Does the focus on marginals miss the nature of electoral reform?
There has been much discussion of the Lord Ashcroft commissioned poll, undertaken in the marginals by Populus, which seeks to examine what would have happened if 125 key marginals had used Alternative Vote (AV) instead of FPTP (First Past The Post) to elect their MP. The article on ConservativeHome can be found here, while analysis by Anthony Wells can be found here.
Headline results suggest that the Tories would have done better at winning Labour held seats, and the Lib Dems would have done better at holding against the Tory onslaught. Overall, the tenor of the original ConHome article by Lord Ashcroft was that Lib Dems should be careful of what they wish for – that electoral reform might favour the Conservatives over the Lib Dems in what we call key constituencies.
I have a number of quibbles with this. Firstly, as I’ve always said, I am suspicious of “polls of marginals” in general. Polling seats that happen (for manifold reasons) to be highly competitive between first and second place (be that 49-48-3 or 25-26-15-15-15-5, with a variety of different parties competing) seem not to be a natural class that you can poll separately. Scotland is, because it is the only area where the SNP run (so you could do a Scottish poll). A poll of urban centres similarly I could understand. Polling seats that happen to be ‘marginal’ in any given election seems to be to be like polling seats that happen to begin with the letter ‘C’.
Beyond that, I am not convinced that marginals are the right sub-set of seats to poll to show the differences between FPTP and AV.
Marginals, as we understand them, are seats where (under FPTP) first and second place are no more than a few thousand votes apart. You can win a marginal on less than 33% (Hampstead & Kilburn), or on closer to 45% (Tooting) – the difference means nothing in FPTP (they are both ‘marginals’) but could be important in AV (because of how the remaining vote is distributed).
I commented on ConHome and Iain Dale’s articles that in the 2010 General Election, looking only at the 632 seats in Great Britain (ie excluding Northern Ireland) only 150 or so were even vaguely competitive, and arguably fewer (closer to the 125 polled by Populus) were ‘marginal’. By contrast, only 212 seats were won with over 50% vote (75 Lab, 125 Tory, 12 LD) and only 84 of these were won with over 55% of the vote. There might be 450 safe seats at the moment, but that number will drop significantly if AV comes in.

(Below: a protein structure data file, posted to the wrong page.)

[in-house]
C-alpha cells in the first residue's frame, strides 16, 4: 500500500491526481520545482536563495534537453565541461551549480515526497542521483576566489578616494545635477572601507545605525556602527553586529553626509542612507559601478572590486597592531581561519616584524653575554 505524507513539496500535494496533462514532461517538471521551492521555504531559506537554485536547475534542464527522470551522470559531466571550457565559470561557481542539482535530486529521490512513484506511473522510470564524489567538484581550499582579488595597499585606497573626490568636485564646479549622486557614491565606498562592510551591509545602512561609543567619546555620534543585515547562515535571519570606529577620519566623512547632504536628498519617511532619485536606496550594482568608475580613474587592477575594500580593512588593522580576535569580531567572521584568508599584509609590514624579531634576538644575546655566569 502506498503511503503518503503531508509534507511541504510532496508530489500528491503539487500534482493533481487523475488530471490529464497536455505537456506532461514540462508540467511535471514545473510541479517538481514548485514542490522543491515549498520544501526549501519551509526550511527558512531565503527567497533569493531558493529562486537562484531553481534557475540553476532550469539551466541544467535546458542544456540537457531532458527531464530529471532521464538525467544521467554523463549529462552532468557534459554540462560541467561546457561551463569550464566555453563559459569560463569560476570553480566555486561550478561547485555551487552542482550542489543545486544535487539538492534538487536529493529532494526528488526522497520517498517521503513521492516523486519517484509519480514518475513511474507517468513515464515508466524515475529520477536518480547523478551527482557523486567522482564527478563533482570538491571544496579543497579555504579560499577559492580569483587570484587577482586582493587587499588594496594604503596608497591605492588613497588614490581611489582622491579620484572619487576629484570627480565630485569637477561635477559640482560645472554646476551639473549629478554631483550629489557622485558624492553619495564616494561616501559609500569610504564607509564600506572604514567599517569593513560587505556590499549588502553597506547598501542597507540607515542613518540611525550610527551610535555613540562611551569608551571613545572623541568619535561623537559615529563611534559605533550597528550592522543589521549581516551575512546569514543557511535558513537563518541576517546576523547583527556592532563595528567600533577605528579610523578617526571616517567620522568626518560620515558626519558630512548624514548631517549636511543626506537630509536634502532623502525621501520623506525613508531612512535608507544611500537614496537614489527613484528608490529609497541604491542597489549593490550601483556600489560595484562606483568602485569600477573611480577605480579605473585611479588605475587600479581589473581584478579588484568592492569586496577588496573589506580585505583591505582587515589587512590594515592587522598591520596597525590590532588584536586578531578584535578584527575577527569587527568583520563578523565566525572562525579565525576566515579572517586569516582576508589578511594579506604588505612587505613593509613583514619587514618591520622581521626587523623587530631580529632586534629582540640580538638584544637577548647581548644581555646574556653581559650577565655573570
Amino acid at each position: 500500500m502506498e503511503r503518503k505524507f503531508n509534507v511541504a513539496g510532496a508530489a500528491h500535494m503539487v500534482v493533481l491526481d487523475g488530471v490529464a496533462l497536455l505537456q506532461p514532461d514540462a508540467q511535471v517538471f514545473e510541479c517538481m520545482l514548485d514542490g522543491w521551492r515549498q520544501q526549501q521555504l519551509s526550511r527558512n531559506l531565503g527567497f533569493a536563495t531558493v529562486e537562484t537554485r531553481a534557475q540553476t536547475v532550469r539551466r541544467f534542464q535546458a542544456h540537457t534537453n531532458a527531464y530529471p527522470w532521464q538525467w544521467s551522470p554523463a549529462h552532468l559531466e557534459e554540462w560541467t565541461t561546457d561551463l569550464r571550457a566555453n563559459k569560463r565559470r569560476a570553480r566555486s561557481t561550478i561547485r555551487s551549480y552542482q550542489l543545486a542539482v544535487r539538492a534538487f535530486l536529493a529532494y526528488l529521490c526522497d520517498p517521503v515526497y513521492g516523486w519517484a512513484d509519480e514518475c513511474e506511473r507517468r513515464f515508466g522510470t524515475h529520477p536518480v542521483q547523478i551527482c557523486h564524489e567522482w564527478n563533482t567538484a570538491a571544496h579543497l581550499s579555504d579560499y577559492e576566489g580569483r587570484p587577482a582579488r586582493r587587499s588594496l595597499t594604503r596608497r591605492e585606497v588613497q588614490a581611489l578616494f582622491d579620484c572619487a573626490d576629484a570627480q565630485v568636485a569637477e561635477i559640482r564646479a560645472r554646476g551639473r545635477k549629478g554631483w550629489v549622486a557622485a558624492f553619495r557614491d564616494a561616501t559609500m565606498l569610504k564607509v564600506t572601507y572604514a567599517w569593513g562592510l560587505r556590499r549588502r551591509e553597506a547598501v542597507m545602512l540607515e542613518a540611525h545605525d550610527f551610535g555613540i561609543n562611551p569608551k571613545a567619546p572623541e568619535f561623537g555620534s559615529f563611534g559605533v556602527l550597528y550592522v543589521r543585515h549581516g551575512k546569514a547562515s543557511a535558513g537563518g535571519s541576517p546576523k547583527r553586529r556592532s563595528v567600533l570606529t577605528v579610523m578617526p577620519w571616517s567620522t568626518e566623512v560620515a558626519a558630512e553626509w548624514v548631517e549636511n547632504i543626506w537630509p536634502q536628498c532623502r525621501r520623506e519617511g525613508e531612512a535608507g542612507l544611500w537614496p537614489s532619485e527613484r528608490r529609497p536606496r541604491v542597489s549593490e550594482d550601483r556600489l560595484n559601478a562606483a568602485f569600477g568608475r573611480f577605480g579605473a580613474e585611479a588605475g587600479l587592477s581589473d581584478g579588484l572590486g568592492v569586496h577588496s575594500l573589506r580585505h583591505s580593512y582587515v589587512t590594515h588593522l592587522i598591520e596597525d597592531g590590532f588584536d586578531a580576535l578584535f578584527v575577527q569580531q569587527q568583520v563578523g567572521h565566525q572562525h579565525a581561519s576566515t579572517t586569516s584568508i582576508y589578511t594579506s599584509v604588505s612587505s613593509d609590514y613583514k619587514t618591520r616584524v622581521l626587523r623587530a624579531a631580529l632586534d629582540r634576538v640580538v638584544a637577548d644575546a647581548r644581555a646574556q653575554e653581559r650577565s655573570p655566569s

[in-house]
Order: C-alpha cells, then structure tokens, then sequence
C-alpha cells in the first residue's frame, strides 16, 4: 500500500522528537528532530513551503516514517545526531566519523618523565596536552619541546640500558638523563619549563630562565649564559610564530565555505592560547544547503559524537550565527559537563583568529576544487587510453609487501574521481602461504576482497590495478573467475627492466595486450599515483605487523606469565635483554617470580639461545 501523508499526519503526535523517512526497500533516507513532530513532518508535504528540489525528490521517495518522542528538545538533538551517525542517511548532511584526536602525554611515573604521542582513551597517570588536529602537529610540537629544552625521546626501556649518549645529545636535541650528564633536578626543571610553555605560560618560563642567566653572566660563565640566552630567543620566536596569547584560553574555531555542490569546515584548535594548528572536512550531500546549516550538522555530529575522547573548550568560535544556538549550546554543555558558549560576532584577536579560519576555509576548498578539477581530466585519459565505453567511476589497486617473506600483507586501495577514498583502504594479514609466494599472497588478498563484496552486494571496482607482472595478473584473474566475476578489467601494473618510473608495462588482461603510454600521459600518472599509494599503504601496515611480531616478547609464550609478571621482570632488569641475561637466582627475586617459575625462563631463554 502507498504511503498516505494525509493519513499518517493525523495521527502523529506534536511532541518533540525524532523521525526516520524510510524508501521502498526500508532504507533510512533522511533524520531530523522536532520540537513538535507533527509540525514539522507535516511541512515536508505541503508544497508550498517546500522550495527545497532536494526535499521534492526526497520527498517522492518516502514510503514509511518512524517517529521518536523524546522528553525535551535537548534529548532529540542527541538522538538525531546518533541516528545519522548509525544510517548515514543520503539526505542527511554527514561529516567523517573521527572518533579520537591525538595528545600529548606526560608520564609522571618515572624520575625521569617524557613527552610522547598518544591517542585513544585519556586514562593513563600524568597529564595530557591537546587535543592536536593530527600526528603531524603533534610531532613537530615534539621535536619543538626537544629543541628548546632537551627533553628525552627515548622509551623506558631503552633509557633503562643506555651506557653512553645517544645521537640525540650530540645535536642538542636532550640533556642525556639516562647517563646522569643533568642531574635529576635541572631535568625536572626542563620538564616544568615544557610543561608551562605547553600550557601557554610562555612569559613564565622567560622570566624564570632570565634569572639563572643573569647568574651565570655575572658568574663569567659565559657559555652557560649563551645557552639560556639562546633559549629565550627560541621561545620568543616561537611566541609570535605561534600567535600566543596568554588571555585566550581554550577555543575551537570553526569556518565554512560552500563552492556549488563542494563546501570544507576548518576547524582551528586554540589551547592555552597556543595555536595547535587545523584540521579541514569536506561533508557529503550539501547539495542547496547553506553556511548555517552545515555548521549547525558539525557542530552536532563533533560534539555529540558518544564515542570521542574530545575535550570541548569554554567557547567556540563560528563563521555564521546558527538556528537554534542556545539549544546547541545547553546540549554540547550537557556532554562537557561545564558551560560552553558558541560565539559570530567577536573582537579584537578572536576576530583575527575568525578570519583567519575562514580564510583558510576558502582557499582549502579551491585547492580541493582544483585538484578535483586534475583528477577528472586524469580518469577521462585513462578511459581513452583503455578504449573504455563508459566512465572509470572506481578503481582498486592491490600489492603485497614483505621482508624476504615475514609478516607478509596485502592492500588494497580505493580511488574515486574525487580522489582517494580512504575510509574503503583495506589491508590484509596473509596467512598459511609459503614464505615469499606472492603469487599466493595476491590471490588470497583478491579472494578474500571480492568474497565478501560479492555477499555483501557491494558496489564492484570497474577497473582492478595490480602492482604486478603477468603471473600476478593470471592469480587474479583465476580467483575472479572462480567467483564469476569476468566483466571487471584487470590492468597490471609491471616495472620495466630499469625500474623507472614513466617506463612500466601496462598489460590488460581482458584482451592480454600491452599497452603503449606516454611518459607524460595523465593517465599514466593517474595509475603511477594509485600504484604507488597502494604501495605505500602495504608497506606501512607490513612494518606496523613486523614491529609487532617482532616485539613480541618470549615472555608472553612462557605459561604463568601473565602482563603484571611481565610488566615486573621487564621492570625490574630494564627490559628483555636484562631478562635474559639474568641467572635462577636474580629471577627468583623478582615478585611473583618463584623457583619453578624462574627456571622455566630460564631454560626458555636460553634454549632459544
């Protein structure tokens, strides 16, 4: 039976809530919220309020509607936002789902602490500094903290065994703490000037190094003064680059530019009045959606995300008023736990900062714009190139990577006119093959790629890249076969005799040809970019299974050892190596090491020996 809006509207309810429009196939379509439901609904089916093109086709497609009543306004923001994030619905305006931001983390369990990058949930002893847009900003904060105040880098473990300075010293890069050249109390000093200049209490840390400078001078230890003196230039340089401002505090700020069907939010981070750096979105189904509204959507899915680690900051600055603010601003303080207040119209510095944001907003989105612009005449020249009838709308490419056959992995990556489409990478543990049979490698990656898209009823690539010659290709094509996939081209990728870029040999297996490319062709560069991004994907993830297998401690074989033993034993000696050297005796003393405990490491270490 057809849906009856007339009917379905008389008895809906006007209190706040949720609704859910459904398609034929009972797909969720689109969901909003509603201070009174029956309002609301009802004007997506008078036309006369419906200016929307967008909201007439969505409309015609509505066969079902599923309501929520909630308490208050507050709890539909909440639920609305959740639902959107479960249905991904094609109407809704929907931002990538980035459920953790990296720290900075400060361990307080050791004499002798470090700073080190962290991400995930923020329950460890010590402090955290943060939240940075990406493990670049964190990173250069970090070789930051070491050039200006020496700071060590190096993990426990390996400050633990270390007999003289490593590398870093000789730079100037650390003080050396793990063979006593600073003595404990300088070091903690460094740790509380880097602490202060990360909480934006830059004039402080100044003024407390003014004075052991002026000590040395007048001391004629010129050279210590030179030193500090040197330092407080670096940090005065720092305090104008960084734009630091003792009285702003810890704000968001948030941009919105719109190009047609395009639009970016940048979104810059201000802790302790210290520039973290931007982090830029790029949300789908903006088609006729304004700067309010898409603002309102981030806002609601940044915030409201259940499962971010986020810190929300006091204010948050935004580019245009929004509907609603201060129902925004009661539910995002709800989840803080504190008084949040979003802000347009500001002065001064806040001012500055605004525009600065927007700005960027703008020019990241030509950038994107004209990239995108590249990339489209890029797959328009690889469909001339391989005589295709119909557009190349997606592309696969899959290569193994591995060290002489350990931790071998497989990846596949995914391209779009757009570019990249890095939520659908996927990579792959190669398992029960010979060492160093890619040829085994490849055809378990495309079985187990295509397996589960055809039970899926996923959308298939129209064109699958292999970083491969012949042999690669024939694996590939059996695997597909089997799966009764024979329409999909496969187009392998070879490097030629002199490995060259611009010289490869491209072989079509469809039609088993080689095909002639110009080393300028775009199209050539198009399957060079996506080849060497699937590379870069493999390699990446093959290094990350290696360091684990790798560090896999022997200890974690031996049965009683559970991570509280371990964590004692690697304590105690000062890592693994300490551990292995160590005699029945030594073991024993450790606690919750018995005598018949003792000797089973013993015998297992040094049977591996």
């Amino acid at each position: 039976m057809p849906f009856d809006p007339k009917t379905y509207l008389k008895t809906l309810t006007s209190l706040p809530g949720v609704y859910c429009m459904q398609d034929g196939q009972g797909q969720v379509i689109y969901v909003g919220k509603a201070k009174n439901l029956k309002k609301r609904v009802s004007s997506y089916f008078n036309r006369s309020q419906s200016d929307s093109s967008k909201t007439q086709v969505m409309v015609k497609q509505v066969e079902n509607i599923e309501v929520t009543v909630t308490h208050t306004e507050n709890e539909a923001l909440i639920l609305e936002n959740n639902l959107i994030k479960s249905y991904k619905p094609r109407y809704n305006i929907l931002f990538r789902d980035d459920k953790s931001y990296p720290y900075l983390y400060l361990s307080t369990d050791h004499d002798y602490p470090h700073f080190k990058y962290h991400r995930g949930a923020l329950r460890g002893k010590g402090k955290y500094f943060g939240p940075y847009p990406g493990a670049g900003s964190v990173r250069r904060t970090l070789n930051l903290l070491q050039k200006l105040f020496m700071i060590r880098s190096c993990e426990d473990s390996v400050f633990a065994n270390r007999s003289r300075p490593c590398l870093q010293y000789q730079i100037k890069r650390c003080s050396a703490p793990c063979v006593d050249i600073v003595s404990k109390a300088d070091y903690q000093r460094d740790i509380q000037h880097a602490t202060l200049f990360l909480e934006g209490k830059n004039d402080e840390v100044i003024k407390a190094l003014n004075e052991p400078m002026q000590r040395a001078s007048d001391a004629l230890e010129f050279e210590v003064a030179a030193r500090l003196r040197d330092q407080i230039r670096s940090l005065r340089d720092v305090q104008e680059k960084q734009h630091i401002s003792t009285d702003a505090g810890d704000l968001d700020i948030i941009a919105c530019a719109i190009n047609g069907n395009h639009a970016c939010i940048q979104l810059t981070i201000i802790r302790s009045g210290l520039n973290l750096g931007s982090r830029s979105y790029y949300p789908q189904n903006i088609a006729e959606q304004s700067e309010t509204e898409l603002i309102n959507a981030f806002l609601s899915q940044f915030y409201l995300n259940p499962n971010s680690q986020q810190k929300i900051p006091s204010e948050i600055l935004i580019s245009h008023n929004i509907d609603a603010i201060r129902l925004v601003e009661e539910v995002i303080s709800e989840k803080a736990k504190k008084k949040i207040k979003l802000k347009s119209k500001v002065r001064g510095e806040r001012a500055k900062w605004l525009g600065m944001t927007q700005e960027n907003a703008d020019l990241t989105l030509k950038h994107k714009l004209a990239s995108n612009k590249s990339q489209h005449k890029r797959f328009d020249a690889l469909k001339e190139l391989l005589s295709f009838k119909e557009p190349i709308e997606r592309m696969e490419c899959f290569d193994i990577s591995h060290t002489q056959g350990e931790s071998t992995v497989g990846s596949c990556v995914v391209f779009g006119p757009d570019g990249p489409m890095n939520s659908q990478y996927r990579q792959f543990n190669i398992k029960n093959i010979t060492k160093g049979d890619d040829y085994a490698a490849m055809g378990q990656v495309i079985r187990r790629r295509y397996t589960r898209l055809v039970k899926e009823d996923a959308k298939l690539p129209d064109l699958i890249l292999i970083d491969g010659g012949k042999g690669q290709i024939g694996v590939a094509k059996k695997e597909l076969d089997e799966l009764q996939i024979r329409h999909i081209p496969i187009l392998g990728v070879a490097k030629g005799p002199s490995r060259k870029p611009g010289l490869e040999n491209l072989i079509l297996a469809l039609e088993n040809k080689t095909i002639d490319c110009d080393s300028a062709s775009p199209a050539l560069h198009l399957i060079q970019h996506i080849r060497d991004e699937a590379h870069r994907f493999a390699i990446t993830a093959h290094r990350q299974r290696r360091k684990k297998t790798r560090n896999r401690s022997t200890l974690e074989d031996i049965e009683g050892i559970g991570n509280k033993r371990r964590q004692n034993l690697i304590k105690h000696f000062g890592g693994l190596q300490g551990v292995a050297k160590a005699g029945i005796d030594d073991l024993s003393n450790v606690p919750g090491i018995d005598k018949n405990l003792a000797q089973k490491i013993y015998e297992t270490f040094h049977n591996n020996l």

Marginals are a key subset of the seats that are ‘competitive’ – under AV, a massive number of seats will become competitive for the first time. Partly for reasons of mathematics (enforced tactical voting if you like), but also due to the changes in the way seats are seen by electors: I think even the 212 seats which were won in 2010 with over 50% of the vote will come into play, because the reason of large shares of the votes is indicative of voters thinking there is no point voting against a ‘safe’ incumbent. In short, I think the very idea of there being a handful of ‘key marginals’ will simply cease to be as relevant under AV.
This is not an argument in favour of electoral reform – I don’t know what I think about AV, and as much as making more seats competitive makes it more interesting for me as a pundit, I doubt the parties are well-financed enough or organised-enough to manage such distributed campaigns, meaning marginals might continue to matter in effect if not in theory for a few elections to come. But generally, I think that if we are to understand the effect that AV might have, polling 125 seats that happened to be marginal under FPTP is the wrong way to go about it.
Beyond the polling, there is also a question to ask about politics – if AV is to be doomed at the planned referendum, then breaking the already quivering enthusiasm of Liberal Democrat voters will be key. Purists for PR are already having to make difficult decision – by emphasising that AV might actually work for the Tories more than for the Liberal Democrats, I cannot help but wonder if this polling is more useful as a statistical cat being put amongst the yellow pigeons, than it is an examination of how AV might really affect the Tories.